Fewer Older Women, More Older Men Are Living Alone

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February 19, 2016

Thanks in large part to a shift in life expectancy among men, there a fewer women aged 65 and above who are living alone. According to CityLab, a Pew Research Center Analysis of U.S. Census Bureau data discovered the share of women over 65 who are living alone is as low as it has been in decades.

In 1990, 38 percent of women 65-years-old or older lived alone. In 2014, that number was down to 32 percent. As many begin to live longer, the number of women who live with their spouses has increased, as well, from 37 percent in 1990 to 41 percent in 2014.

While there are more men living with their children or other family members or friends, the number of men older than 65 who are living alone has increased slightly from 15 percent in 1990 to 19 percent in 2014.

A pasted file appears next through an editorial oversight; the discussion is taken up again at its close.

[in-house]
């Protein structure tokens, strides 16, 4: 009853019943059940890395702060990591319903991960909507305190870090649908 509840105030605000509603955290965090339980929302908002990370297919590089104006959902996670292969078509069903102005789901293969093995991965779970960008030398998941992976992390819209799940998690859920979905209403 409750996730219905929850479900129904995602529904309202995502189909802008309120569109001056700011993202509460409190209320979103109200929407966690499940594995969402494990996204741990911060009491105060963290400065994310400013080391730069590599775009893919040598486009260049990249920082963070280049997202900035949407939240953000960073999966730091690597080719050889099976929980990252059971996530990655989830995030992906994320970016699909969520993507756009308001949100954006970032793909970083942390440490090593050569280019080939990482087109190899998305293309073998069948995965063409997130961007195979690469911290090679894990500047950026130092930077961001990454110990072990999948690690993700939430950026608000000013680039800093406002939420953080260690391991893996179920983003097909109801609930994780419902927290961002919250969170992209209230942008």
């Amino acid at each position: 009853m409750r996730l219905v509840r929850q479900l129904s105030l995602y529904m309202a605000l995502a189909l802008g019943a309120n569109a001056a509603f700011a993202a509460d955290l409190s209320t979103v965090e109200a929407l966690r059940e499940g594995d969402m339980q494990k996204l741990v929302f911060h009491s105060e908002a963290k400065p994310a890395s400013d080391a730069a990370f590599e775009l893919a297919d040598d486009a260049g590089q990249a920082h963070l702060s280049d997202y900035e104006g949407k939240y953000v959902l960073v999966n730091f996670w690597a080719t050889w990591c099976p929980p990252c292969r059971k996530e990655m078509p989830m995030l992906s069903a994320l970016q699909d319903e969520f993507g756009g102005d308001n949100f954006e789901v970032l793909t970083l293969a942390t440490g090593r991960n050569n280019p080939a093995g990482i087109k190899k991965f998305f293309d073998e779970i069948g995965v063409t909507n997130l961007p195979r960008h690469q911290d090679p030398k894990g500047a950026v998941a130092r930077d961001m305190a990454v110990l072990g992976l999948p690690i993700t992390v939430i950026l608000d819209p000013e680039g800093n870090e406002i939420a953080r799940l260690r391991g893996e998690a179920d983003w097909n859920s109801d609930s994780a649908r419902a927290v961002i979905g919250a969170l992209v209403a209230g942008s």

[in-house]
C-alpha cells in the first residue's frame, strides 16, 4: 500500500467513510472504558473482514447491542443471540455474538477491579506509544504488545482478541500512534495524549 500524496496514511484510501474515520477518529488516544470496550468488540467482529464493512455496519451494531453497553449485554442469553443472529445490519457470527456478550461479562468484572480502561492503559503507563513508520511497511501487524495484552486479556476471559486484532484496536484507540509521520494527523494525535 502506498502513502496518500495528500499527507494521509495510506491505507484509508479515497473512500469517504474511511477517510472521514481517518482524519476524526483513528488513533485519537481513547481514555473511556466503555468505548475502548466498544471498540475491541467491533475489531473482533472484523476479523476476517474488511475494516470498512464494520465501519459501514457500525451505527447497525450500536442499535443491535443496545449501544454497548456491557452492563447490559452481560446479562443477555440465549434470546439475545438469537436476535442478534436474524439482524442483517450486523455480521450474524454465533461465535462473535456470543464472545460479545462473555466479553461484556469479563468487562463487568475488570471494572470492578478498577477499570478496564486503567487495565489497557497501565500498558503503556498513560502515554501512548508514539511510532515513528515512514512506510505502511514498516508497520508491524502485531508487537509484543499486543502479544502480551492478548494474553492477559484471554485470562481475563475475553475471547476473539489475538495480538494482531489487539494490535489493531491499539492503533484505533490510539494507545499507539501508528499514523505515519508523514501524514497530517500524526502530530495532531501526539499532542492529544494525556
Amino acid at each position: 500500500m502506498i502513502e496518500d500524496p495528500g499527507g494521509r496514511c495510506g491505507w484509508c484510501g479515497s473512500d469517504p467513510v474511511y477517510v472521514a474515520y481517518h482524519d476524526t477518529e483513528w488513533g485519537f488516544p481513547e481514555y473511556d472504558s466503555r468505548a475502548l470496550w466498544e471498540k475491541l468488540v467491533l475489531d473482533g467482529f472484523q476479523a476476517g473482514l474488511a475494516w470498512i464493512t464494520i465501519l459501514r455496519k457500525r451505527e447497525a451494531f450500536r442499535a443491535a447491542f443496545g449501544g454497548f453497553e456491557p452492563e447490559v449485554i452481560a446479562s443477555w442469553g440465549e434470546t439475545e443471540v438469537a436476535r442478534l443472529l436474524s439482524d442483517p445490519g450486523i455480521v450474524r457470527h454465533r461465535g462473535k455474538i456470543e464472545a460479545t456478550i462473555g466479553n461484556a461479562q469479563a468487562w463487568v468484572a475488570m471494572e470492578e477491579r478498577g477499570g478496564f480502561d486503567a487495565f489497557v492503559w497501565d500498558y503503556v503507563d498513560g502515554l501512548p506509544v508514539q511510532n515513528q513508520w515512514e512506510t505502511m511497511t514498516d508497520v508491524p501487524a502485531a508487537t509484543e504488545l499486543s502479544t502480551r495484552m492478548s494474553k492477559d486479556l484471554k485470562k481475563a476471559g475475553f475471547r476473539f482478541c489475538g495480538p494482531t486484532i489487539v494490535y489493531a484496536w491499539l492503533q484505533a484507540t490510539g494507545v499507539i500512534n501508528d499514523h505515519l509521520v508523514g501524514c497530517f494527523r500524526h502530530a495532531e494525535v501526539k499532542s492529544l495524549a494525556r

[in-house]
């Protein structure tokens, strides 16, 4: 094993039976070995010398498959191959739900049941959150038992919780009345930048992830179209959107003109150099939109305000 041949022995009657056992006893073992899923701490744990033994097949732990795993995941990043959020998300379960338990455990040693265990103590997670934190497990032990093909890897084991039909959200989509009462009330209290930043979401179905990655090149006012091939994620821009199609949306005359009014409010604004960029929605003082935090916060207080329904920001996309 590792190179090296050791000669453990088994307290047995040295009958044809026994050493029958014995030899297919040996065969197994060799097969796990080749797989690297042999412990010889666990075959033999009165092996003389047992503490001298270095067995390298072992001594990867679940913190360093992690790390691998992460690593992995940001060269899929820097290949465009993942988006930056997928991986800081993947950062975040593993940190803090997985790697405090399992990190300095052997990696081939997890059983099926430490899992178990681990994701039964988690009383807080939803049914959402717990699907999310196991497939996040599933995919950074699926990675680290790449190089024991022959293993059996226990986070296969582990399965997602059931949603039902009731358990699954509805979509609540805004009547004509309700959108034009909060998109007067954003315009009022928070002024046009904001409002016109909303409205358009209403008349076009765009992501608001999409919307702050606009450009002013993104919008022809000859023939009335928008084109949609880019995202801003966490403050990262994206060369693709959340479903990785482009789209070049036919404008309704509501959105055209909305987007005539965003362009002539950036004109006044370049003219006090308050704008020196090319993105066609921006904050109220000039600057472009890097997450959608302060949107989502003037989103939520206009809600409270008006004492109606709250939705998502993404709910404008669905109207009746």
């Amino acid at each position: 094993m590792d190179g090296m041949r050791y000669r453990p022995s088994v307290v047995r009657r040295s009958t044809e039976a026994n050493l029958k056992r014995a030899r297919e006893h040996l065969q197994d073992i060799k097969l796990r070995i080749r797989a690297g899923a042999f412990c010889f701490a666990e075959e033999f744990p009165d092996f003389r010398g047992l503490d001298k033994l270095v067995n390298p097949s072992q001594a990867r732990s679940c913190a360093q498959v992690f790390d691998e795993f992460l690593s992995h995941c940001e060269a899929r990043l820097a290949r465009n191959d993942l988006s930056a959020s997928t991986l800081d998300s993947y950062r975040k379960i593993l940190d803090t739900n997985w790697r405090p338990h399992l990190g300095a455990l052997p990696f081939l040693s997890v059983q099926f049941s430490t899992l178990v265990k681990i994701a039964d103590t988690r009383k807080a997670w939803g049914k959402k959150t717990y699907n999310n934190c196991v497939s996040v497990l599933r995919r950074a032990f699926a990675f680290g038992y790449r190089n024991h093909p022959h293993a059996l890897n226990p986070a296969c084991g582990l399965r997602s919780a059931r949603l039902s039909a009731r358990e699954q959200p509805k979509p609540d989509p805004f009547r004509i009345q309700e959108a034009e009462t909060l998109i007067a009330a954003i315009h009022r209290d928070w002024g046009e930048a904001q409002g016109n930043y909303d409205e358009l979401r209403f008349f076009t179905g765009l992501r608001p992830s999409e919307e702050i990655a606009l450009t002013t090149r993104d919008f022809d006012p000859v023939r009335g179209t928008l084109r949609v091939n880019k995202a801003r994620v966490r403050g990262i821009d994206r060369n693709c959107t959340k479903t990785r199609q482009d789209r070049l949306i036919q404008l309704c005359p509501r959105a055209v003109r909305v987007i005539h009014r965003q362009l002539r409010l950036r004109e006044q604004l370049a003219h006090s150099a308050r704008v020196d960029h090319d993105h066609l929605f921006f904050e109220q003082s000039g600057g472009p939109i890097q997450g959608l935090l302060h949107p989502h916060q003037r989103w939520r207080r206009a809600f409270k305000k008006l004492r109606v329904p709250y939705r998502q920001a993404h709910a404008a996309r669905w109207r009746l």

Generally, if fewer Americans are living alone, it is seen as a positive shift. Another Pew survey found 33 percent of older adults living alone said they live comfortably compared to 49 percent of individuals who lived with others said they lived comfortably. Older Americans who live on their own are three times as likely as those who don’t to live in poverty. While correlation is not causation, that number is large enough to take note of.

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